Factory Showroom

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Factory Showroom
TheyMightBeGiants-FactoryShowroom.jpg
Studio album by They Might Be Giants
Released October 8, 1996
Recorded 1995–1996
Genre Alternative rock
Length 42:41
Label Elektra
Producer Pat Dillett
They Might Be Giants chronology
Live!! New York City 10/14/94
(1994)
Factory Showroom
(1996)
Then: The Earlier Years
(1997)
Professional ratings
Review scores
Source Rating
AllMusic 2/5 stars[1]
Alternative Press 3/5 stars[2]
Chicago Tribune 3/4 stars[3]
Christgau's Consumer Guide (3-star Honorable Mention)[4]
The Rolling Stone Album Guide 2.5/5 stars[5]

Factory Showroom is the sixth studio album by the band They Might Be Giants. It was released in 1996 through Elektra Records.

The album reclaims the more diverse and electronic sound of their early work, but differed from previous They Might Be Giants recordings in some ways. Factory Showroom was their first album to feature a second guitarist, Eric Schermerhorn. Factory Showroom is tied with The Else for the fewest tracks on any They Might Be Giants studio album.

Two years after Factory Showroom's release, John Flansburgh cited the album as his favorite by the duo.[6] Feeling that Elektra Records did not do enough to promote the album, among other disputes, They Might Be Giants left the label after its release.

Factory Showroom was released on vinyl for the first time in March 2012 by Asbestos Records.

Song notes[edit]

  • "I Can Hear You" was recorded at the Edison Laboratory on a wax cylinder phonograph without the use of electricity.
  • "New York City" is a cover of a song by the band Cub.
  • "James K. Polk" is a song about James Knox Polk, the 11th President of the United States. A sparser, drum machine driven version had previously appeared on the Istanbul (Not Constantinople) EP (1990). It features singing saw by Julian Koster.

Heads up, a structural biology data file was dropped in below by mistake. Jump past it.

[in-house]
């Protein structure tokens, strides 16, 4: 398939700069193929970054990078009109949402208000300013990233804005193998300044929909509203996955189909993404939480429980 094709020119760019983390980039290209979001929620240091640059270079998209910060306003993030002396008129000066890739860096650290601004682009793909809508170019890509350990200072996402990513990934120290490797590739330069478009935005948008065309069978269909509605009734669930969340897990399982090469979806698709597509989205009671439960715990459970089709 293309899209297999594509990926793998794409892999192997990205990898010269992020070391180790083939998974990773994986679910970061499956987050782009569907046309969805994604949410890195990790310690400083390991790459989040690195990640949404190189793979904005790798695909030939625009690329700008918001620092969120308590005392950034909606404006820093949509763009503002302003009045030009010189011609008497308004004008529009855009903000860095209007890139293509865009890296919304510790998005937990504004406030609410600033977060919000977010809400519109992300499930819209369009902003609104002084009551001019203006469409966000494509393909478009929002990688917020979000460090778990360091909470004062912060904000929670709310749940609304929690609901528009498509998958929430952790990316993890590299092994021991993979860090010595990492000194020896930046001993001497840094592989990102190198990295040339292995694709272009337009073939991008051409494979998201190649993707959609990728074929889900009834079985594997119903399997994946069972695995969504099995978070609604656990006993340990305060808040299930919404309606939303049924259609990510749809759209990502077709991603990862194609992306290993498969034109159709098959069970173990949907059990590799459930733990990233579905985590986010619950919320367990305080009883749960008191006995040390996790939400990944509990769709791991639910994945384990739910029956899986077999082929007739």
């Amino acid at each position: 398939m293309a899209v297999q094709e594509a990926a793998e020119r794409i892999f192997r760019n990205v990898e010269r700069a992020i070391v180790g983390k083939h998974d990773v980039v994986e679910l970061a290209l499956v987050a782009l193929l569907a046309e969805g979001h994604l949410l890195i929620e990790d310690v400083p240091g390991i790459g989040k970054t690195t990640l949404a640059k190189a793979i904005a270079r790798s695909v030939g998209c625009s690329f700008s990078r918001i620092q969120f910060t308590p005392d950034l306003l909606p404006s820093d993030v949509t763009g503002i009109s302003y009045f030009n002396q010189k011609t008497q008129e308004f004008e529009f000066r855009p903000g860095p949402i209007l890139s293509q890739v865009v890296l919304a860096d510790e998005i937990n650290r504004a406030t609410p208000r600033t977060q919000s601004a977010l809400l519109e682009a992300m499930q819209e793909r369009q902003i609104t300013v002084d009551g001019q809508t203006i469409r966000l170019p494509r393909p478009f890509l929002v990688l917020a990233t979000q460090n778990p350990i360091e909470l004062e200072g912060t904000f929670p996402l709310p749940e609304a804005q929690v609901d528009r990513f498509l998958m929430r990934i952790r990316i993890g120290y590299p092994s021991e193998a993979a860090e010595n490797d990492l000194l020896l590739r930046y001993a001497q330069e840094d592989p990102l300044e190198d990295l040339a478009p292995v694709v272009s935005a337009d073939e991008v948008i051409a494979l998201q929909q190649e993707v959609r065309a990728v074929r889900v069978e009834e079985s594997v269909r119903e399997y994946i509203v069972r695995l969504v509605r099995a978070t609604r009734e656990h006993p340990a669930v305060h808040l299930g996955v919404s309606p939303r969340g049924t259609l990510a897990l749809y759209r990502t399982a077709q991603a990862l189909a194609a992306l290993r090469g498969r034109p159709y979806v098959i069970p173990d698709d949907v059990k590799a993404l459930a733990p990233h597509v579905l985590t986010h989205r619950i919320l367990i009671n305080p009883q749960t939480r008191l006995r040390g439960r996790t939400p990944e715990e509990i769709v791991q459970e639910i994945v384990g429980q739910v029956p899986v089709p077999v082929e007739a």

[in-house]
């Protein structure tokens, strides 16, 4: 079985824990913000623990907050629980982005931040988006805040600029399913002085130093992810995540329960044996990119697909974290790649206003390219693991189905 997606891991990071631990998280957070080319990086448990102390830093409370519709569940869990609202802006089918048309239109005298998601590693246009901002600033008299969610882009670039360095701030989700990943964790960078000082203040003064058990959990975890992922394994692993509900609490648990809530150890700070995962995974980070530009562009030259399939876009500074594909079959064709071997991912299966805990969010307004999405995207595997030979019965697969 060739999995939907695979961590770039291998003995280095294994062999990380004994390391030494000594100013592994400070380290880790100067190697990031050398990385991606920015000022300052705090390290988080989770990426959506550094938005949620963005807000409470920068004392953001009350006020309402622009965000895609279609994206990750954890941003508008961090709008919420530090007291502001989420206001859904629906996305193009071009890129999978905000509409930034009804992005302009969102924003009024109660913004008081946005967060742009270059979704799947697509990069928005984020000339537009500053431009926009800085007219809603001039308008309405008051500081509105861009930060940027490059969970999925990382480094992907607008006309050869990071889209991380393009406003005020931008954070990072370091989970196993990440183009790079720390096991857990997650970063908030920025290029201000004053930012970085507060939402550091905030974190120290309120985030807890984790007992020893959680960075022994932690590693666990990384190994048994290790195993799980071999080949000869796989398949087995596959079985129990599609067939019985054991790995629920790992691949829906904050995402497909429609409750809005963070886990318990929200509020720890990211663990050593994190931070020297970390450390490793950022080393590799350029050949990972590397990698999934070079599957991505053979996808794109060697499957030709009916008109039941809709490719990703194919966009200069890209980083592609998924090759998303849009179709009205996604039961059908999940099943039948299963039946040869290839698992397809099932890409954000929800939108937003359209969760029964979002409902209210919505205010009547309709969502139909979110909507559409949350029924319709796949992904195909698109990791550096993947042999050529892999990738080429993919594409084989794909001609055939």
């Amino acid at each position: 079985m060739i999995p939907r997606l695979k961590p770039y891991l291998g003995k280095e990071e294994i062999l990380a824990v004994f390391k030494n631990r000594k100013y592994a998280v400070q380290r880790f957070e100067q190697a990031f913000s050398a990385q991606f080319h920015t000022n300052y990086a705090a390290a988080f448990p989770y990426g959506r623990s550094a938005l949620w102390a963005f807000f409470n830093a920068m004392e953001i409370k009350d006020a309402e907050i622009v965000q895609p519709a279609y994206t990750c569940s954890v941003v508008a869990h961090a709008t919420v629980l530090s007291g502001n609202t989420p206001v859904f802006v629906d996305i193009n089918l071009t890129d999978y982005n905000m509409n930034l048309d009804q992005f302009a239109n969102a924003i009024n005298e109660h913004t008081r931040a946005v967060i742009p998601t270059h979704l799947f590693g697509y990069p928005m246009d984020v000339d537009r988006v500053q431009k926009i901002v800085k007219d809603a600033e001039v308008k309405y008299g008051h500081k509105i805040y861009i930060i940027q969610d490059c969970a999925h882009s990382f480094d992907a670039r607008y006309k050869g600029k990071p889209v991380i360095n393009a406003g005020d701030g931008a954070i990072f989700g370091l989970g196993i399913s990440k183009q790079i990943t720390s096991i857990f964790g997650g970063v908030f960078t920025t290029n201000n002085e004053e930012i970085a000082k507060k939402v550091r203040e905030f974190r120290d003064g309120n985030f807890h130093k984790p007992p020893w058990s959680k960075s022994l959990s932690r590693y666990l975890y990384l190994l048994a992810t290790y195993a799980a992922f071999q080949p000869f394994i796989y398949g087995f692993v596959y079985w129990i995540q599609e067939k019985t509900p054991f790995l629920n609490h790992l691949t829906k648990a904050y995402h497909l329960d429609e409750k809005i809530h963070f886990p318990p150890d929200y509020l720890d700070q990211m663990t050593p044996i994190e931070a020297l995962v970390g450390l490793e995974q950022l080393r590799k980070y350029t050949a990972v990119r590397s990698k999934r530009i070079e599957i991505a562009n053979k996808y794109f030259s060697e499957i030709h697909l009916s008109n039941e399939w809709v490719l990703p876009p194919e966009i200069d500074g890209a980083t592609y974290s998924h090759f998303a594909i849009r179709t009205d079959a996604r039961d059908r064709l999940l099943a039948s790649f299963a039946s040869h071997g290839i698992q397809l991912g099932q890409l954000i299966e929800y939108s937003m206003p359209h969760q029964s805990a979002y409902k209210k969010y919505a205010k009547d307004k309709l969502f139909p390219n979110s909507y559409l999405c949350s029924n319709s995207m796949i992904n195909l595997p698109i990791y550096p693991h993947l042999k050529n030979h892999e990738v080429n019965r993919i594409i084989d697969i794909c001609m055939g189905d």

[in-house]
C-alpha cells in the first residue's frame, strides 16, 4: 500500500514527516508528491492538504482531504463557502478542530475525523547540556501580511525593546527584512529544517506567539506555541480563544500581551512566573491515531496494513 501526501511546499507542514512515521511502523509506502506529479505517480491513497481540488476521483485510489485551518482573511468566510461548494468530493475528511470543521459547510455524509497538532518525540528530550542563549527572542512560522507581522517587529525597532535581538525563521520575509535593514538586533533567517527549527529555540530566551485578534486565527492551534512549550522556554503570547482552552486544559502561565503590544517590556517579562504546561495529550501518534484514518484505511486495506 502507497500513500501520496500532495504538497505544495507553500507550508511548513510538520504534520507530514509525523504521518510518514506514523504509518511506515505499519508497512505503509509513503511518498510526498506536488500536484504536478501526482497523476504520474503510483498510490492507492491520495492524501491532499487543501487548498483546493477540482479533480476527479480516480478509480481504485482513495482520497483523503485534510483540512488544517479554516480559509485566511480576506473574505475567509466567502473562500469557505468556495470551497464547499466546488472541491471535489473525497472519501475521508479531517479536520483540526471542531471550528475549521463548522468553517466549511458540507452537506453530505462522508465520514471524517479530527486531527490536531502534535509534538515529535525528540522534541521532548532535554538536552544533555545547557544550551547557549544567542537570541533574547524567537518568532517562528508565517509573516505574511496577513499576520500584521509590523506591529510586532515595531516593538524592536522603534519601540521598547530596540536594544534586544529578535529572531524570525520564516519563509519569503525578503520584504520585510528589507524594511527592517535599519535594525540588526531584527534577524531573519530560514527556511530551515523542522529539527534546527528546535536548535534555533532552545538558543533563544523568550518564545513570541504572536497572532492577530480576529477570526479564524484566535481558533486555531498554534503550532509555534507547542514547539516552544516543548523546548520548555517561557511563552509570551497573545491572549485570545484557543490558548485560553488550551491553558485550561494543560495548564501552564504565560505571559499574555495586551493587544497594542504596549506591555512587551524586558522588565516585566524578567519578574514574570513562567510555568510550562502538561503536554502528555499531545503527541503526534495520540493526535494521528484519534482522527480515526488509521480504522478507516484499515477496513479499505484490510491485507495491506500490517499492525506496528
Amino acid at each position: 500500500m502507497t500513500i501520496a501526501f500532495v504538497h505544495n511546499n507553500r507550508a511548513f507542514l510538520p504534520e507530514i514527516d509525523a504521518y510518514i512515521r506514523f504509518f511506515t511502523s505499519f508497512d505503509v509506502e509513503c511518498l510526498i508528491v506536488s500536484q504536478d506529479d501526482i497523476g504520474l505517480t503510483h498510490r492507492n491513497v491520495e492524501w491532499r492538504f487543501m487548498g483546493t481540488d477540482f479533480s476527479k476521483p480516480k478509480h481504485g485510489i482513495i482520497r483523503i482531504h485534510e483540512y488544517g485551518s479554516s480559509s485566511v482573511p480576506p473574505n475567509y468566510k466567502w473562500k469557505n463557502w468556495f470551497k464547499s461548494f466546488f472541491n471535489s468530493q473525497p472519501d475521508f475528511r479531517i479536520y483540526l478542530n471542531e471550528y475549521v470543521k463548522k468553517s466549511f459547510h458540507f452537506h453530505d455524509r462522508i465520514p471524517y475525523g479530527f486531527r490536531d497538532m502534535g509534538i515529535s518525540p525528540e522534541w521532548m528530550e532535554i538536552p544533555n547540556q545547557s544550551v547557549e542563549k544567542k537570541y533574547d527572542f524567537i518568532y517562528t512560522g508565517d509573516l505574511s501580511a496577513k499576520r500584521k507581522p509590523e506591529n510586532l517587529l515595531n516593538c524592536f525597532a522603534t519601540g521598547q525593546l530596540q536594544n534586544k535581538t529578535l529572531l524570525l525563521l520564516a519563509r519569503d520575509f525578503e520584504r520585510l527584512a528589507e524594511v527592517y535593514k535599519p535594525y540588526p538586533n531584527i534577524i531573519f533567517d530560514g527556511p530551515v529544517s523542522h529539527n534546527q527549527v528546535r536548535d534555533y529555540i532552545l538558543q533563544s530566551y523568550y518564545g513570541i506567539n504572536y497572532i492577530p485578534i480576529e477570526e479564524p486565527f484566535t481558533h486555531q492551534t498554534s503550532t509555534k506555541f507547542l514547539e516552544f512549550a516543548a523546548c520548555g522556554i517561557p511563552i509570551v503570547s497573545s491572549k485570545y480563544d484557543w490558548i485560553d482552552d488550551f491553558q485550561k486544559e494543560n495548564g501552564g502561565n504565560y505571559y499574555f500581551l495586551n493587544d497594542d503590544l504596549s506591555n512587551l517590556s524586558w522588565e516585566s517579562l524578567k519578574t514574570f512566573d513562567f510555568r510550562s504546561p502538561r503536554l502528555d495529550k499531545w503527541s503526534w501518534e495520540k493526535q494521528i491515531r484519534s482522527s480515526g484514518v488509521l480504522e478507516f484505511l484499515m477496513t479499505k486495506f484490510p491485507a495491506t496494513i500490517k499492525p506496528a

• The hidden track (Track 0) on the CD entitled "Token Back to Brooklyn" is accessible by rewinding from the beginning of Track 1 ("S-E-X-X-Y"), and is not playable on all CD players. It can, however, also be heard on the rarities compilation They Got Lost along with the Internet-only album Long Tall Weekend.
  • Much to the disdain of the Johns,[clarification needed] a cassette version of the album that claimed to be a "promotional item" from Elektra was leaked by an unknown source. Along with every song from the standard release (including "Token Back To Brooklyn"), this version also included versions of "On The Drag" and "Older" that have not reappeared on an official release, as well as "SenSurround" (the single version), "Counterfeit Faker", "Certain People I Could Name", "Unforgotten", "Reprehensible", "They Got Lost", and "Rat Patrol". All of these tracks were rejects from the Factory Showroom sessions, and were either released on the S-E-X-X-Y EP or the 2002 compilation They Got Lost.

Track listing[edit]

All tracks written by They Might Be Giants, except where noted. 

No. Title Length
0. "Token Back To Brooklyn"   0:52
1. "S-E-X-X-Y" (They Might Be Giants, Hal Cragin) 3:52
2. "Till My Head Falls Off"   2:53
3. "How Can I Sing Like a Girl?"   4:32
4. "Exquisite Dead Guy"   2:02
5. "Metal Detector"   3:50
6. "New York City" (Robynn Iwata, Lisa Marr, and Lisa Nielsen of cub) 3:02
7. "Your Own Worst Enemy"   1:45
8. "XTC vs. Adam Ant"   3:36
9. "Spiraling Shape"   4:24
10. "James K. Polk" (Matthew Hill, They Might Be Giants) 3:05
11. "Pet Name"   4:04
12. "I Can Hear You"   1:57
13. "The Bells Are Ringing"   3:31
Total length:
42:41
Notes
  • "Token Back to Brooklyn" is a hidden track.

Personnel[edit]

They Might Be Giants are:

Additional Musicians:

References[edit]

  1. ^ Erlewine, Stephen Thomas. "Factory Showroom – They Might Be Giants". AllMusic. Retrieved September 4, 2016. 
  2. ^ Ho, Catherine (January 1997). "Reviews / Editing Factory Showroom". Alternative Press. 11 (102): 84. 
  3. ^ Webber, Brad (November 22, 1996). "They Might Be Giants: Factory Showroom (Elektra)". Chicago Tribune. Retrieved September 4, 2016. 
  4. ^ Christgau, Robert. "They Might Be Giants: Factory Showroom". RobertChristgau.com. Retrieved September 4, 2016. 
  5. ^ Brackett, Nathan; Hoard, Christian, eds. (2004). The New Rolling Stone Album Guide (4th ed.). Simon & Schuster. pp. 808–09. ISBN 0-743-20169-8. 
  6. ^ popculturecorn.com

External links[edit]